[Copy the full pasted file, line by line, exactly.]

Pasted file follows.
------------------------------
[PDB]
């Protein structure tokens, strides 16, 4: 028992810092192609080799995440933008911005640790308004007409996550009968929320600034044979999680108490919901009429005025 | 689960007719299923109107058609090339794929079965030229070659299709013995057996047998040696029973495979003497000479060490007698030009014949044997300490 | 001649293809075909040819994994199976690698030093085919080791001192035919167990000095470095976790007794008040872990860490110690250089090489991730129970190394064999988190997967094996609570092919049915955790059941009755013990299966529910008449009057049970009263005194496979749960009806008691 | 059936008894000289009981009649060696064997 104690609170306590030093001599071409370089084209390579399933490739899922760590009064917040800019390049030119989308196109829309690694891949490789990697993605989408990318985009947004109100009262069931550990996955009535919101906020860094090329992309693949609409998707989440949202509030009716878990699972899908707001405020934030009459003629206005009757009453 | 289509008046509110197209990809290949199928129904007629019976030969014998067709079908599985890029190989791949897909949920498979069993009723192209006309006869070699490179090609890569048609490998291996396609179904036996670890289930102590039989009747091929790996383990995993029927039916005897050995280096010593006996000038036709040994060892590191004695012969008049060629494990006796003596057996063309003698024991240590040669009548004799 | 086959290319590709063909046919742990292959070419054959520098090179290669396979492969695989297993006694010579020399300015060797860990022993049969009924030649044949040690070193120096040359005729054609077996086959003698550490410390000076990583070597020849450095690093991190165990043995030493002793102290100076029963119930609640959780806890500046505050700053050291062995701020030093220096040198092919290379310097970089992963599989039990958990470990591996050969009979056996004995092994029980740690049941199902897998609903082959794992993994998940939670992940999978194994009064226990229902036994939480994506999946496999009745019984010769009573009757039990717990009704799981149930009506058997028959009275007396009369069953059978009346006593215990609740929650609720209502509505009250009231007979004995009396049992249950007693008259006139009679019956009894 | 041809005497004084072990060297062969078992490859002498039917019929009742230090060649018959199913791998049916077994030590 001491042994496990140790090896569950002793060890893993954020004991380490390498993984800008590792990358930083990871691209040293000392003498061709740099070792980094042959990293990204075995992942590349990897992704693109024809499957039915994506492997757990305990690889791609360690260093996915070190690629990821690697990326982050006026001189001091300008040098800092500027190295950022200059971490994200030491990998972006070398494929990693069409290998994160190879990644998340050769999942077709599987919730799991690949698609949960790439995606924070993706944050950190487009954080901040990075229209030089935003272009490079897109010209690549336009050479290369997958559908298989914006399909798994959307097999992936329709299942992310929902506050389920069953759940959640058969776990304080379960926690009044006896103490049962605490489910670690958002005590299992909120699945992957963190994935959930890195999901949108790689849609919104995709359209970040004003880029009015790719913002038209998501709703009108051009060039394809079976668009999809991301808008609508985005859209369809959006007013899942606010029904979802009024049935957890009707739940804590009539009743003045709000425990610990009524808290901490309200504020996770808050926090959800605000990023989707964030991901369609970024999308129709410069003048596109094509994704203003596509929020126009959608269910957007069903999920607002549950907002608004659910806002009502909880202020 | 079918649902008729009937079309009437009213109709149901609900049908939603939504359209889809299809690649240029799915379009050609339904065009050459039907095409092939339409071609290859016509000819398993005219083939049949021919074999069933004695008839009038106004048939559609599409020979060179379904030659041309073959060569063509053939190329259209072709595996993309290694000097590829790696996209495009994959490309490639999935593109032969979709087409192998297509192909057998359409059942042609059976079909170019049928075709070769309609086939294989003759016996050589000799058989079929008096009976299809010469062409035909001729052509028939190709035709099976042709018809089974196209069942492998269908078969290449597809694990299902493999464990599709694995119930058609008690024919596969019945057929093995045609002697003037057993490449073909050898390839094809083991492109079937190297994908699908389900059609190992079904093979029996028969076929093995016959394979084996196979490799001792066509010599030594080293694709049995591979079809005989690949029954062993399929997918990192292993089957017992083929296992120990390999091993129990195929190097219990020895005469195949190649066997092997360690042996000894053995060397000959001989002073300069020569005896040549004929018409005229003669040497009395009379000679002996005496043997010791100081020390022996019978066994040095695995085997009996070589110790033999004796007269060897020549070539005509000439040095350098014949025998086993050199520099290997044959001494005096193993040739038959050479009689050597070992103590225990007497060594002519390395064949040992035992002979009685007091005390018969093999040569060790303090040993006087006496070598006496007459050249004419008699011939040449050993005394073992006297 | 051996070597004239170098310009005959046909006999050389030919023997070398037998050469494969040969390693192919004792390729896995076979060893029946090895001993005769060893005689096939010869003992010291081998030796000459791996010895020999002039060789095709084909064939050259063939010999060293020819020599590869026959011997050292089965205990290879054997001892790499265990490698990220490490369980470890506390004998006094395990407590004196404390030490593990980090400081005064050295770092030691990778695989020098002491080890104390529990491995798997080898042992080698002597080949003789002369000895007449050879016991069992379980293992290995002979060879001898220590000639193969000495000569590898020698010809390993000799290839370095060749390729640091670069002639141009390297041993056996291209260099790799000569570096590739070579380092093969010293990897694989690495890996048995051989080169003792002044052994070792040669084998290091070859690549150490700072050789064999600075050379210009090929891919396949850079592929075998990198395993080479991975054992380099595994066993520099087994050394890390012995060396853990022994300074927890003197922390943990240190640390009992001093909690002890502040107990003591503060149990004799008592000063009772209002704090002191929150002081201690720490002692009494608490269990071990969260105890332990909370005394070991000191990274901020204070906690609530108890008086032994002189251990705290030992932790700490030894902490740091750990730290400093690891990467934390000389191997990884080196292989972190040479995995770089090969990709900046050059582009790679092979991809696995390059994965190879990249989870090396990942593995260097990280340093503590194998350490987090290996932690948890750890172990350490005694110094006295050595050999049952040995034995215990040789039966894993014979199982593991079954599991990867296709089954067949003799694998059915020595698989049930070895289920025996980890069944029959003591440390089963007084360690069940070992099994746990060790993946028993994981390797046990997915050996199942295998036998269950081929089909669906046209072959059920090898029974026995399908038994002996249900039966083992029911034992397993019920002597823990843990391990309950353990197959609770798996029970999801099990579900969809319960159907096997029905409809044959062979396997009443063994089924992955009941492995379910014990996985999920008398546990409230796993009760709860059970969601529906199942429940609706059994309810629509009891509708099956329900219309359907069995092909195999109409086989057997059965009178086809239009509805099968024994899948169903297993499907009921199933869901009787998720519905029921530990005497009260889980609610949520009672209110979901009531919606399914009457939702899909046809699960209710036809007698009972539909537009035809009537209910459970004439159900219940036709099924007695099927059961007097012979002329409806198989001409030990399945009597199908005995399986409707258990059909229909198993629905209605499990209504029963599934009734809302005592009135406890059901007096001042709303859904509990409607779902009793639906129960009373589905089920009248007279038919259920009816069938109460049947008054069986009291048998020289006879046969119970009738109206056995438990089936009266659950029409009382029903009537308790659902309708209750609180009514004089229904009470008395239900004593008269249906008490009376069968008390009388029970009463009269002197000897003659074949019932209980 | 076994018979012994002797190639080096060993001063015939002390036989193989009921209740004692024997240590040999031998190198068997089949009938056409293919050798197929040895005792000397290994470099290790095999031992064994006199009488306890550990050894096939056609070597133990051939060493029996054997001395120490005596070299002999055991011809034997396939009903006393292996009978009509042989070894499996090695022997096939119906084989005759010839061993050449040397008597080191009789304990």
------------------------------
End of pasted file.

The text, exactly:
[PDB]
């Protein structure tokens, strides 16, 4: 028992810092192609080799995440933008911005640790308004007409996550009968929320600034044979999680108490919901009429005025 | 689960007719299923109107058609090339794929079965030229070659299709013995057996047998040696029973495979003497000479060490007698030009014949044997300490 | 001649293809075909040819994994199976690698030093085919080791001192035919167990000095470095976790007794008040872990860490110690250089090489991730129970190394064999988190997967094996609570092919049915955790059941009755013990299966529910008449009057049970009263005194496979749960009806008691 | 059936008894000289009981009649060696064997 104690609170306590030093001599071409370089084209390579399933490739899922760590009064917040800019390049030119989308196109829309690694891949490789990697993605989408990318985009947004109100009262069931550990996955009535919101906020860094090329992309693949609409998707989440949202509030009716878990699972899908707001405020934030009459003629206005009757009453 | 289509008046509110197209990809290949199928129904007629019976030969014998067709079908599985890029190989791949897909949920498979069993009723192209006309006869070699490179090609890569048609490998291996396609179904036996670890289930102590039989009747091929790996383990995993029927039916005897050995280096010593006996000038036709040994060892590191004695012969008049060629494990006796003596057996063309003698024991240590040669009548004799 | 086959290319590709063909046919742990292959070419054959520098090179290669396979492969695989297993006694010579020399300015060797860990022993049969009924030649044949040690070193120096040359005729054609077996086959003698550490410390000076990583070597020849450095690093991190165990043995030493002793102290100076029963119930609640959780806890500046505050700053050291062995701020030093220096040198092919290379310097970089992963599989039990958990470990591996050969009979056996004995092994029980740690049941199902897998609903082959794992993994998940939670992940999978194994009064226990229902036994939480994506999946496999009745019984010769009573009757039990717990009704799981149930009506058997028959009275007396009369069953059978009346006593215990609740929650609720209502509505009250009231007979004995009396049992249950007693008259006139009679019956009894 | 041809005497004084072990060297062969078992490859002498039917019929009742230090060649018959199913791998049916077994030590 001491042994496990140790090896569950002793060890893993954020004991380490390498993984800008590792990358930083990871691209040293000392003498061709740099070792980094042959990293990204075995992942590349990897992704693109024809499957039915994506492997757990305990690889791609360690260093996915070190690629990821690697990326982050006026001189001091300008040098800092500027190295950022200059971490994200030491990998972006070398494929990693069409290998994160190879990644998340050769999942077709599987919730799991690949698609949960790439995606924070993706944050950190487009954080901040990075229209030089935003272009490079897109010209690549336009050479290369997958559908298989914006399909798994959307097999992936329709299942992310929902506050389920069953759940959640058969776990304080379960926690009044006896103490049962605490489910670690958002005590299992909120699945992957963190994935959930890195999901949108790689849609919104995709359209970040004003880029009015790719913002038209998501709703009108051009060039394809079976668009999809991301808008609508985005859209369809959006007013899942606010029904979802009024049935957890009707739940804590009539009743003045709000425990610990009524808290901490309200504020996770808050926090959800605000990023989707964030991901369609970024999308129709410069003048596109094509994704203003596509929020126009959608269910957007069903999920607002549950907002608004659910806002009502909880202020 | 079918649902008729009937079309009437009213109709149901609900049908939603939504359209889809299809690649240029799915379009050609339904065009050459039907095409092939339409071609290859016509000819398993005219083939049949021919074999069933004695008839009038106004048939559609599409020979060179379904030659041309073959060569063509053939190329259209072709595996993309290694000097590829790696996209495009994959490309490639999935593109032969979709087409192998297509192909057998359409059942042609059976079909170019049928075709070769309609086939294989003759016996050589000799058989079929008096009976299809010469062409035909001729052509028939190709035709099976042709018809089974196209069942492998269908078969290449597809694990299902493999464990599709694995119930058609008690024919596969019945057929093995045609002697003037057993490449073909050898390839094809083991492109079937190297994908699908389900059609190992079904093979029996028969076929093995016959394979084996196979490799001792066509010599030594080293694709049995591979079809005989690949029954062993399929997918990192292993089957017992083929296992120990390999091993129990195929190097219990020895005469195949190649066997092997360690042996000894053995060397000959001989002073300069020569005896040549004929018409005229003669040497009395009379000679002996005496043997010791100081020390022996019978066994040095695995085997009996070589110790033999004796007269060897020549070539005509000439040095350098014949025998086993050199520099290997044959001494005096193993040739038959050479009689050597070992103590225990007497060594002519390395064949040992035992002979009685007091005390018969093999040569060790303090040993006087006496070598006496007459050249004419008699011939040449050993005394073992006297 | 051996070597004239170098310009005959046909006999050389030919023997070398037998050469494969040969390693192919004792390729896995076979060893029946090895001993005769060893005689096939010869003992010291081998030796000459791996010895020999002039060789095709084909064939050259063939010999060293020819020599590869026959011997050292089965205990290879054997001892790499265990490698990220490490369980470890506390004998006094395990407590004196404390030490593990980090400081005064050295770092030691990778695989020098002491080890104390529990491995798997080898042992080698002597080949003789002369000895007449050879016991069992379980293992290995002979060879001898220590000639193969000495000569590898020698010809390993000799290839370095060749390729640091670069002639141009390297041993056996291209260099790799000569570096590739070579380092093969010293990897694989690495890996048995051989080169003792002044052994070792040669084998290091070859690549150490700072050789064999600075050379210009090929891919396949850079592929075998990198395993080479991975054992380099595994066993520099087994050394890390012995060396853990022994300074927890003197922390943990240190640390009992001093909690002890502040107990003591503060149990004799008592000063009772209002704090002191929150002081201690720490002692009494608490269990071990969260105890332990909370005394070991000191990274901020204070906690609530108890008086032994002189251990705290030992932790700490030894902490740091750990730290400093690891990467934390000389191997990884080196292989972190040479995995770089090969990709900046050059582009790679092979991809696995390059994965190879990249989870090396990942593995260097990280340093503590194998350490987090290996932690948890750890172990350490005694110094006295050595050999049952040995034995215990040789039966894993014979199982593991079954599991990867296709089954067949003799694998059915020595698989049930070895289920025996980890069944029959003591440390089963007084360690069940070992099994746990060790993946028993994981390797046990997915050996199942295998036998269950081929089909669906046209072959059920090898029974026995399908038994002996249900039966083992029911034992397993019920002597823990843990391990309950353990197959609770798996029970999801099990579900969809319960159907096997029905409809044959062979396997009443063994089924992955009941492995379910014990996985999920008398546990409230796993009760709860059970969601529906199942429940609706059994309810629509009891509708099956329900219309359907069995092909195999109409086989057997059965009178086809239009509805099968024994899948169903297993499907009921199933869901009787998720519905029921530990005497009260889980609610949520009672209110979901009531919606399914009457939702899909046809699960209710036809007698009972539909537009035809009537209910459970004439159900219940036709099924007695099927059961007097012979002329409806198989001409030990399945009597199908005995399986409707258990059909229909198993629905209605499990209504029963599934009734809302005592009135406890059901007096001042709303859904509990409607779902009793639906129960009373589905089920009248007279038919259920009816069938109460049947008054069986009291048998020289006879046969119970009738109206056995438990089936009266659950029409009382029903009537308790659902309708209750609180009514004089229904009470008395239900004593008269249906008490009376069968008390009388029970009463009269002197000897003659074949019932209980 | 076994018979012994002797190639080096060993001063015939002390036989193989009921209740004692024997240590040999031998190198068997089949009938056409293919050798197929040895005792000397290994470099290790095999031992064994006199009488306890550990050894096939056609070597133990051939060493029996054997001395120490005596070299002999055991011809034997396939009903006393292996009978009509042989070894499996090695022997096939119906084989005759010839061993050449040397008597080191009789304990």